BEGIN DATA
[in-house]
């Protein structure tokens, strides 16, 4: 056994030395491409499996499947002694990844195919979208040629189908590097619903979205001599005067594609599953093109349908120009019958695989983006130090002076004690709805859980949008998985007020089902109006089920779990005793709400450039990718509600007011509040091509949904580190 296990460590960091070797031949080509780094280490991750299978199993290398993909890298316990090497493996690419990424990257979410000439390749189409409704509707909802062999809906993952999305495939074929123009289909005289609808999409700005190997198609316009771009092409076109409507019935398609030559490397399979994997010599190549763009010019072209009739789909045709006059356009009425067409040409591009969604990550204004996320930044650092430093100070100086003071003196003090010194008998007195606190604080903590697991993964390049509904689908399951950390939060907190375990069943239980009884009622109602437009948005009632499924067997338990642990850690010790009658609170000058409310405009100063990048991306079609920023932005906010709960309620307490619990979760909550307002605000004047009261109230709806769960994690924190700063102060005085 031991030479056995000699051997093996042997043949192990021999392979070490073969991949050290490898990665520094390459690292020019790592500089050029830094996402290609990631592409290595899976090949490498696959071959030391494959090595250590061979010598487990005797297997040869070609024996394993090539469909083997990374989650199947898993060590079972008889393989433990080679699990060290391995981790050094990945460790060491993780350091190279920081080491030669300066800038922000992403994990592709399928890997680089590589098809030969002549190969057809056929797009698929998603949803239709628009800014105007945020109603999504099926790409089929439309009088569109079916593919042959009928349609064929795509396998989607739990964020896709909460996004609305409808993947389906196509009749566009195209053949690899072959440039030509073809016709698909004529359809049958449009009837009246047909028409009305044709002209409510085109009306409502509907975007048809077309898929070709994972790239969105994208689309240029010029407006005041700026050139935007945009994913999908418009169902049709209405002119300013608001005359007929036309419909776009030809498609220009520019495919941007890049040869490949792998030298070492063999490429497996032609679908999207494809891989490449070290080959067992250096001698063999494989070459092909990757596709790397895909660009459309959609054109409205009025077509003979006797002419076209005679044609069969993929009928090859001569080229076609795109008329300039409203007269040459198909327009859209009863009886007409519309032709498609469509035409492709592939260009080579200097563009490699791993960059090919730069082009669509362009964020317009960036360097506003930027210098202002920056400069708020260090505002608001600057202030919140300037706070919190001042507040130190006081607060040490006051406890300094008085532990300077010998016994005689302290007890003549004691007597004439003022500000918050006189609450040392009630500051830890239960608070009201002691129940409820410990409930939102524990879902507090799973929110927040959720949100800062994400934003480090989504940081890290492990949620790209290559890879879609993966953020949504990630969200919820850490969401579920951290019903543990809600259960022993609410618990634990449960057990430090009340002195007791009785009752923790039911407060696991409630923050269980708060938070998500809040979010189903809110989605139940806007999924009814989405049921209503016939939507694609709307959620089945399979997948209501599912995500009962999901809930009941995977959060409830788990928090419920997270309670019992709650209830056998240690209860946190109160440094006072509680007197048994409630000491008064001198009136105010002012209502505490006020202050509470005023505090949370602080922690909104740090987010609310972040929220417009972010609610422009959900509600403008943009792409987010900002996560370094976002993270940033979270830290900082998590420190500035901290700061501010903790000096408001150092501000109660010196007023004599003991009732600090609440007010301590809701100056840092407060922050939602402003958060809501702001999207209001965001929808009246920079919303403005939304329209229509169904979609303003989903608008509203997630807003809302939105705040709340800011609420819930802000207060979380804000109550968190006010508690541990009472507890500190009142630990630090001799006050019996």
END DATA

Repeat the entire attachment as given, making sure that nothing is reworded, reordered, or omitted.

[in-house]
């Protein structure tokens, strides 16, 4: 056994030395491409499996499947002694990844195919979208040629189908590097619903979205001599005067594609599953093109349908120009019958695989983006130090002076004690709805859980949008998985007020089902109006089920779990005793709400450039990718509600007011509040091509949904580190 296990460590960091070797031949080509780094280490991750299978199993290398993909890298316990090497493996690419990424990257979410000439390749189409409704509707909802062999809906993952999305495939074929123009289909005289609808999409700005190997198609316009771009092409076109409507019935398609030559490397399979994997010599190549763009010019072209009739789909045709006059356009009425067409040409591009969604990550204004996320930044650092430093100070100086003071003196003090010194008998007195606190604080903590697991993964390049509904689908399951950390939060907190375990069943239980009884009622109602437009948005009632499924067997338990642990850690010790009658609170000058409310405009100063990048991306079609920023932005906010709960309620307490619990979760909550307002605000004047009261109230709806769960994690924190700063102060005085 031991030479056995000699051997093996042997043949192990021999392979070490073969991949050290490898990665520094390459690292020019790592500089050029830094996402290609990631592409290595899976090949490498696959071959030391494959090595250590061979010598487990005797297997040869070609024996394993090539469909083997990374989650199947898993060590079972008889393989433990080679699990060290391995981790050094990945460790060491993780350091190279920081080491030669300066800038922000992403994990592709399928890997680089590589098809030969002549190969057809056929797009698929998603949803239709628009800014105007945020109603999504099926790409089929439309009088569109079916593919042959009928349609064929795509396998989607739990964020896709909460996004609305409808993947389906196509009749566009195209053949690899072959440039030509073809016709698909004529359809049958449009009837009246047909028409009305044709002209409510085109009306409502509907975007048809077309898929070709994972790239969105994208689309240029010029407006005041700026050139935007945009994913999908418009169902049709209405002119300013608001005359007929036309419909776009030809498609220009520019495919941007890049040869490949792998030298070492063999490429497996032609679908999207494809891989490449070290080959067992250096001698063999494989070459092909990757596709790397895909660009459309959609054109409205009025077509003979006797002419076209005679044609069969993929009928090859001569080229076609795109008329300039409203007269040459198909327009859209009863009886007409519309032709498609469509035409492709592939260009080579200097563009490699791993960059090919730069082009669509362009964020317009960036360097506003930027210098202002920056400069708020260090505002608001600057202030919140300037706070919190001042507040130190006081607060040490006051406890300094008085532990300077010998016994005689302290007890003549004691007597004439003022500000918050006189609450040392009630500051830890239960608070009201002691129940409820410990409930939102524990879902507090799973929110927040959720949100800062994400934003480090989504940081890290492990949620790209290559890879879609993966953020949504990630969200919820850490969401579920951290019903543990809600259960022993609410618990634990449960057990430090009340002195007791009785009752923790039911407060696991409630923050269980708060938070998500809040979010189903809110989605139940806007999924009814989405049921209503016939939507694609709307959620089945399979997948209501599912995500009962999901809930009941995977959060409830788990928090419920997270309670019992709650209830056998240690209860946190109160440094006072509680007197048994409630000491008064001198009136105010002012209502505490006020202050509470005023505090949370602080922690909104740090987010609310972040929220417009972010609610422009959900509600403008943009792409987010900002996560370094976002993270940033979270830290900082998590420190500035901290700061501010903790000096408001150092501000109660010196007023004599003991009732600090609440007010301590809701100056840092407060922050939602402003958060809501702001999207209001965001929808009246920079919303403005939304329209229509169904979609303003989903608008509203997630807003809302939105705040709340800011609420819930802000207060979380804000109550968190006010508690541990009472507890500190009142630990630090001799006050019996």